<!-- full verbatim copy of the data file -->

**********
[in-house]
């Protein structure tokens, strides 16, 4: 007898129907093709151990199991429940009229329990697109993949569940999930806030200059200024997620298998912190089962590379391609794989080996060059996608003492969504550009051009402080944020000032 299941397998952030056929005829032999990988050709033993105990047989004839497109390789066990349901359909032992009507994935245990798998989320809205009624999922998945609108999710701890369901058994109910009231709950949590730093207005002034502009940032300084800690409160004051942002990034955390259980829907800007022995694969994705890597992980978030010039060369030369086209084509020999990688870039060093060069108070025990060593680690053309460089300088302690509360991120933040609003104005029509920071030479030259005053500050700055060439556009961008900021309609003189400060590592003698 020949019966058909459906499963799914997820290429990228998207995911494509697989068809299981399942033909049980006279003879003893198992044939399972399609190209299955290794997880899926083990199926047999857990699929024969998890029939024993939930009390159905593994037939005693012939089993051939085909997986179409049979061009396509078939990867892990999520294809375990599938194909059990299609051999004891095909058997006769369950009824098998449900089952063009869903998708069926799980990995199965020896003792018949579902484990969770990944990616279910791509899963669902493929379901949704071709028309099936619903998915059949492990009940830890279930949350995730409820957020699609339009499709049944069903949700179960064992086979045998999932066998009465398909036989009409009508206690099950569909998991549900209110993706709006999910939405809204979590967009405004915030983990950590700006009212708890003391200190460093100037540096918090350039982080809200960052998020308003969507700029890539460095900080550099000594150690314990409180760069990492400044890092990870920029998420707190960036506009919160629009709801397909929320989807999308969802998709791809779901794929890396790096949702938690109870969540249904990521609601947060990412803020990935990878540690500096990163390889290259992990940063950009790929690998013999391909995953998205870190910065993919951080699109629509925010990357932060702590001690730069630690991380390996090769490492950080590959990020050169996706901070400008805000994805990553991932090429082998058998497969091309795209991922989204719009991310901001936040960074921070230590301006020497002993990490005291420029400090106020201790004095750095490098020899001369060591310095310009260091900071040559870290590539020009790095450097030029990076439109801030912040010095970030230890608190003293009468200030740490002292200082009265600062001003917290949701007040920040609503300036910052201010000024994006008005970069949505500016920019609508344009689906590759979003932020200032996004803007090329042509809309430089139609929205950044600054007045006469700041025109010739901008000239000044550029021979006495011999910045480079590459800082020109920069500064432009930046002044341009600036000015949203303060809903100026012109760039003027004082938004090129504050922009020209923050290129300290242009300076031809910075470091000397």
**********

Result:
[in-house]
């Protein structure tokens, strides 16, 4: 007898129907093709151990199991429940009229329990697109993949569940999930806030200059200024997620298998912190089962590379391609794989080996060059996608003492969504550009051009402080944020000032 299941397998952030056929005829032999990988050709033993105990047989004839497109390789066990349901359909032992009507994935245990798998989320809205009624999922998945609108999710701890369901058994109910009231709950949590730093207005002034502009940032300084800690409160004051942002990034955390259980829907800007022995694969994705890597992980978030010039060369030369086209084509020999990688870039060093060069108070025990060593680690053309460089300088302690509360991120933040609003104005029509920071030479030259005053500050700055060439556009961008900021309609003189400060590592003698 020949019966058909459906499963799914997820290429990228998207995911494509697989068809299981399942033909049980006279003879003893198992044939399972399609190209299955290794997880899926083990199926047999857990699929024969998890029939024993939930009390159905593994037939005693012939089993051939085909997986179409049979061009396509078939990867892990999520294809375990599938194909059990299609051999004891095909058997006769369950009824098998449900089952063009869903998708069926799980990995199965020896003792018949579902484990969770990944990616279910791509899963669902493929379901949704071709028309099936619903998915059949492990009940830890279930949350995730409820957020699609339009499709049944069903949700179960064992086979045998999932066998009465398909036989009409009508206690099950569909998991549900209110993706709006999910939405809204979590967009405004915030983990950590700006009212708890003391200190460093100037540096918090350039982080809200960052998020308003969507700029890539460095900080550099000594150690314990409180760069990492400044890092990870920029998420707190960036506009919160629009709801397909929320989807999308969802998709791809779901794929890396790096949702938690109870969540249904990521609601947060990412803020990935990878540690500096990163390889290259992990940063950009790929690998013999391909995953998205870190910065993919951080699109629509925010990357932060702590001690730069630690991380390996090769490492950080590959990020050169996706901070400008805000994805990553991932090429082998058998497969091309795209991922989204719009991310901001936040960074921070230590301006020497002993990490005291420029400090106020201790004095750095490098020899001369060591310095310009260091900071040559870290590539020009790095450097030029990076439109801030912040010095970030230890608190003293009468200030740490002292200082009265600062001003917290949701007040920040609503300036910052201010000024994006008005970069949505500016920019609508344009689906590759979003932020200032996004803007090329042509809309430089139609929205950044600054007045006469700041025109010739901008000239000044550029021979006495011999910045480079590459800082020109920069500064432009930046002044341009600036000015949203303060809903100026012109760039003027004082938004090129504050922009020209923050290129300290242009300076031809910075470091000397």